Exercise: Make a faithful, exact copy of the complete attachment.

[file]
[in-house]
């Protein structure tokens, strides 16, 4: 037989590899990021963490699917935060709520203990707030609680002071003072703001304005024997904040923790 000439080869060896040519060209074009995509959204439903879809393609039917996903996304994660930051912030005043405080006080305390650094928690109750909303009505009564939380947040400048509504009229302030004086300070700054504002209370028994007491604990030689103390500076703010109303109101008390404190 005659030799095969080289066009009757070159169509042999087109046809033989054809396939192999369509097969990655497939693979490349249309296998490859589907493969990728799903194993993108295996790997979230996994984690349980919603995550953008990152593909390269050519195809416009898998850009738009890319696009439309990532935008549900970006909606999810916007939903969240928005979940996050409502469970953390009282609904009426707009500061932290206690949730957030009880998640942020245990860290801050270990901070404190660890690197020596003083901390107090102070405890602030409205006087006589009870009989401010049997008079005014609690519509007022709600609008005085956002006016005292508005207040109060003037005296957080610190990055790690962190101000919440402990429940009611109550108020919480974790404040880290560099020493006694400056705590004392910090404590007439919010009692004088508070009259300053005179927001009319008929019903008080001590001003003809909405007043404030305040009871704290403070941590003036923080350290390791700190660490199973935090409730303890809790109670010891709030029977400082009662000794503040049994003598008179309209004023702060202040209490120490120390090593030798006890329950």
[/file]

[in-house]
């Protein structure tokens, strides 16, 4: 037989590899990021963490699917935060709520203990707030609680002071003072703001304005024997904040923790 000439080869060896040519060209074009995509959204439903879809393609039917996903996304994660930051912030005043405080006080305390650094928690109750909303009505009564939380947040400048509504009229302030004086300070700054504002209370028994007491604990030689103390500076703010109303109101008390404190 005659030799095969080289066009009757070159169509042999087109046809033989054809396939192999369509097969990655497939693979490349249309296998490859589907493969990728799903194993993108295996790997979230996994984690349980919603995550953008990152593909390269050519195809416009898998850009738009890319696009439309990532935008549900970006909606999810916007939903969240928005979940996050409502469970953390009282609904009426707009500061932290206690949730957030009880998640942020245990860290801050270990901070404190660890690197020596003083901390107090102070405890602030409205006087006589009870009989401010049997008079005014609690519509007022709600609008005085956002006016005292508005207040109060003037005296957080610190990055790690962190101000919440402990429940009611109550108020919480974790404040880290560099020493006694400056705590004392910090404590007439919010009692004088508070009259300053005179927001009319008929019903008080001590001003003809909405007043404030305040009871704290403070941590003036923080350290390791700190660490199973935090409730303890809790109670010891709030029977400082009662000794503040049994003598008179309209004023702060202040209490120490120390090593030798006890329950």